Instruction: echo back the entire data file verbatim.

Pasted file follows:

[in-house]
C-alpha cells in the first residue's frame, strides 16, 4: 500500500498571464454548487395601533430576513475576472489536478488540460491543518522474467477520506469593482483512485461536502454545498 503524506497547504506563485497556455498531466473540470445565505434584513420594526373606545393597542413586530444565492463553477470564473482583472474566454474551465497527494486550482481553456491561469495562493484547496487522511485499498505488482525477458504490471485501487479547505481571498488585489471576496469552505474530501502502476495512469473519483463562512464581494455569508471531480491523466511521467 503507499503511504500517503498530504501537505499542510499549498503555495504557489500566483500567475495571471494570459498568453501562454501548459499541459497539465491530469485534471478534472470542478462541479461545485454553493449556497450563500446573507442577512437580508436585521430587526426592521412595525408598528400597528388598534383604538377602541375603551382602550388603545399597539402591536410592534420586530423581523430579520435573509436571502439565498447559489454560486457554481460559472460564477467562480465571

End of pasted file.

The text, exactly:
[in-house]
C-alpha cells in the first residue's frame, strides 16, 4: 500500500498571464454548487395601533430576513475576472489536478488540460491543518522474467477520506469593482483512485461536502454545498 503524506497547504506563485497556455498531466473540470445565505434584513420594526373606545393597542413586530444565492463553477470564473482583472474566454474551465497527494486550482481553456491561469495562493484547496487522511485499498505488482525477458504490471485501487479547505481571498488585489471576496469552505474530501502502476495512469473519483463562512464581494455569508471531480491523466511521467 503507499503511504500517503498530504501537505499542510499549498503555495504557489500566483500567475495571471494570459498568453501562454501548459499541459497539465491530469485534471478534472470542478462541479461545485454553493449556497450563500446573507442577512437580508436585521430587526426592521412595525408598528400597528388598534383604538377602541375603551382602550388603545399597539402591536410592534420586530423581523430579520435573509436571502439565498447559489454560486457554481460559472460564477467562480465571